THE CONTRAST between Jagger and Richards makes for a professional balance that demands less friction from the group, Jagger does not seem to possess the same kind of urgent desperation that makes Keith Richard live for rock 'n' roll twenty-four hours a day, four day cycles inclusive.
Jagger seems quite content to be on the road and equally content to be off. Only Keith Richards could mumble "thank god there wasn't a two year lay off this time. I couldn't survive another lay-off."
Yet Jagger's aloofness tames Richards's desperation. When the two forces collide on record it's usually their best.
"It's not as important for me to be on the road as it is for Keith", Jagger admits. "It's the main thing I do in life but it's not the only thing. I'm quite happy offstage and onstage. I don't think Keith would really like to be on the road all the time. I don't think the band would have lasted this long if we'd been on the road the whole time. I think we would have gone mad. You've got to have some other interests."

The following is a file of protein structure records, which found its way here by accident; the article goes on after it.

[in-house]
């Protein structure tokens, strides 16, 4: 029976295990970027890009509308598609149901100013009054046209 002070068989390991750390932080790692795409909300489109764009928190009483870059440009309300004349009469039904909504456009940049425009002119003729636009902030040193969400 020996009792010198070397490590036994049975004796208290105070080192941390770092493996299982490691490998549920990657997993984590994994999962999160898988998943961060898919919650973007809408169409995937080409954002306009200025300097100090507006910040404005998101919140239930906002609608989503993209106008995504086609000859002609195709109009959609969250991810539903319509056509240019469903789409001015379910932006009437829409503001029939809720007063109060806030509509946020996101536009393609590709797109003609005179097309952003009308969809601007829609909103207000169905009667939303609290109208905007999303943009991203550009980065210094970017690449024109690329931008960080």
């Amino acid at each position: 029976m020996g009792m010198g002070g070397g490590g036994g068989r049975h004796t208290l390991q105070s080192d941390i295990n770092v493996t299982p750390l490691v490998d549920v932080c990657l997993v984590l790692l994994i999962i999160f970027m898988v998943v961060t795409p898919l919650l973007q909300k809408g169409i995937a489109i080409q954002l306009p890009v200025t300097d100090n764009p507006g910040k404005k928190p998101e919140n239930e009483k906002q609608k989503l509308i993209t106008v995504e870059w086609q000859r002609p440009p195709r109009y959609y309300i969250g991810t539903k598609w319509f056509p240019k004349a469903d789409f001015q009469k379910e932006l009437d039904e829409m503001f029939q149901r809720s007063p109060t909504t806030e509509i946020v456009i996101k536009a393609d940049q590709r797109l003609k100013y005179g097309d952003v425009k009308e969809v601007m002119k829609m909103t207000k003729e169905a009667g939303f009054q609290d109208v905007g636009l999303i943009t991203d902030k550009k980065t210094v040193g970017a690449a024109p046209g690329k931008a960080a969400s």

Yet Keith Richards's one dimensional rock addiction forms the musical tension in the band. Maybe he does miss a verse to 'Happy' and maybe he will fall over and crash into his amplifier one night but the very humaness of his whole being defies the usual sterility normally associated with rock.
"Honestly I think the band is great but that's not the only thing. It's the songs," Jagger stressed over and over again. "If we never came up with another song that was any good then we'd be finished. I really think the songs are the most important thing.
"And the second most important thing is just having the energy to go out and do it. Just having the energy to go out and play as good as you did five years ago. And to me the band is much better now. Aw," Jagger sighed "I don' wanna talk no more. I wanna go see mah friends."